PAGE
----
Jesus breaks through this binary view of a wrathful God, in the Beatitudes, when he says, blessed are the poor, the meek, the persecuted. You have been told you are unacceptable, but I tell you, God blesses you, and doesn’t determine ahead of time, who is acceptable, and who isn’t.
We’re all imperfect and fall short of the glory of God. Blindness, and any other disability, are not punishments from God. The rains fall on the evil and the righteous, said Jesus. And now to all the townspeople, Jesus says, God’s grace does not take a rest on any day of the week, but God’s healing power is working overtime, and always, and God’s amazing grace never turns away from us. Jesus was clear from the beginning, “Neither this man nor his parents sinned,” he said. If anything, he was born blind so that God’s unbounded works of love might be revealed through this man, considered unworthy.
In the end, the healing of the man born blind is not just about his eyesight, but it is a sign of much more. It’s especially about our faith. What do we believe in? Who do we believe can transform the world? Are the sick and blind deserving of being healed, or are there some pre-determined to be poor, or blind, or lame, as a birthright? And who is incapable of seeing the truth, even when it’s right in front of our eyes?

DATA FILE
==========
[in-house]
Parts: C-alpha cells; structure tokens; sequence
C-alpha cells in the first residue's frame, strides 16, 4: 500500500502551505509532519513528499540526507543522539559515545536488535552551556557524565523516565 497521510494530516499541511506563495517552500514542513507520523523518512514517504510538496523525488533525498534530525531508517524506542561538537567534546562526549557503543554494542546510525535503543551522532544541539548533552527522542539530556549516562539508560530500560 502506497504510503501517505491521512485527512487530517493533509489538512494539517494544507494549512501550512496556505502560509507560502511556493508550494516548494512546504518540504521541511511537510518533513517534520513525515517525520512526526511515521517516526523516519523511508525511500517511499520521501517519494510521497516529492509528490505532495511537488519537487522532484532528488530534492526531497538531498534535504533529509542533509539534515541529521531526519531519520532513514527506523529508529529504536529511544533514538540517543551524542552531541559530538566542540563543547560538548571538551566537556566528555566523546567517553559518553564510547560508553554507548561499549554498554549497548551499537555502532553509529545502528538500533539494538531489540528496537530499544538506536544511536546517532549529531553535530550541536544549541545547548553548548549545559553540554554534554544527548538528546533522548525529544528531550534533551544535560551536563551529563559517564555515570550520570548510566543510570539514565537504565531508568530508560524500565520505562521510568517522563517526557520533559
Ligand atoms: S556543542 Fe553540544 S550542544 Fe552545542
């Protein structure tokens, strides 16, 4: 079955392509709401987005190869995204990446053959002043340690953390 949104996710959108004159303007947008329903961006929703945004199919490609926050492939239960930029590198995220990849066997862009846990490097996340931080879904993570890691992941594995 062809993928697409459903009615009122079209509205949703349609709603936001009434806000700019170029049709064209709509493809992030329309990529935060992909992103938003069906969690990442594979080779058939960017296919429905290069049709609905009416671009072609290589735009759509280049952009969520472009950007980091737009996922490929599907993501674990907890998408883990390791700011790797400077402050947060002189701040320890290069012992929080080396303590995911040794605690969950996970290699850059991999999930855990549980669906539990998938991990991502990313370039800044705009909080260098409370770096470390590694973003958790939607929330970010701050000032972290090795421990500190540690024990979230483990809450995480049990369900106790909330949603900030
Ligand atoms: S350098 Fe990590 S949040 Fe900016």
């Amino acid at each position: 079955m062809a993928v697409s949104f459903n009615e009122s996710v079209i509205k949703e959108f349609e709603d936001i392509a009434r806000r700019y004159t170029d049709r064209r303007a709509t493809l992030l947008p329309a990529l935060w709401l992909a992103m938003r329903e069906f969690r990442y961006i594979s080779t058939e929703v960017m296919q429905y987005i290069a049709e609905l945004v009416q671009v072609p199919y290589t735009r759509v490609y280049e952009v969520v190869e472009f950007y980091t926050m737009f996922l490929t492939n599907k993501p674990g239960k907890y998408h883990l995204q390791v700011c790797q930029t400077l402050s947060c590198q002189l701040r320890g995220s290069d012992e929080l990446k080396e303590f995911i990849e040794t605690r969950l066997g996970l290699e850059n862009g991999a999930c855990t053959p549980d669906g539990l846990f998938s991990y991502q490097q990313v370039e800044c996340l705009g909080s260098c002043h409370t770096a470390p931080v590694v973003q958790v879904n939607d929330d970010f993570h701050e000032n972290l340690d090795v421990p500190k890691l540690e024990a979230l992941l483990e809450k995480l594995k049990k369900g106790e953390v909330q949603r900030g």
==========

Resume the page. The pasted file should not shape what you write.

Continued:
In 2010, when the devastating 7.0 earthquake hit the country of Haiti, and Port-a-Prince was leveled, some prominent ministers here, claimed it was a punishment for who they were, and the kind of religion they practiced, which they didn’t approve of – instead of seeing it as a natural disaster, the kind that could, and has, struck in California, even people these ministers might approve of!
Whose eyes are closed still today, to the science of climate change, for example, right in front of our eyes, that increasingly threatens life on mother earth due to our own overuse of fossil fuels? Who keeps proposing devastating budget cuts to the poorest among us, while giving tax cuts to those who have the most?
When “Jesus heard that they had driven the man born blind out, and when he found him, he said, "Do you believe in the Son of Man?" 36He answered, "And who is he, sir? Tell me, so that I may believe in him." 37Jesus said to him, "You have seen him, and the one speaking with you is he." 38He said, "Lord, I believe." And he worshiped him. 39Jesus said, "I came into this world for judgment so that those who do not see may see, and those who do see may become blind."
None of us is perfect. Luther said that we cannot attain to perfection, and so we all deserve judgement, or wrath – but instead, God sent Jesus to show us forgiveness and grace – to open our eyes, so that we may see – and to grant us to enter the kingdom and realm of God – and that’s a very sweet sound.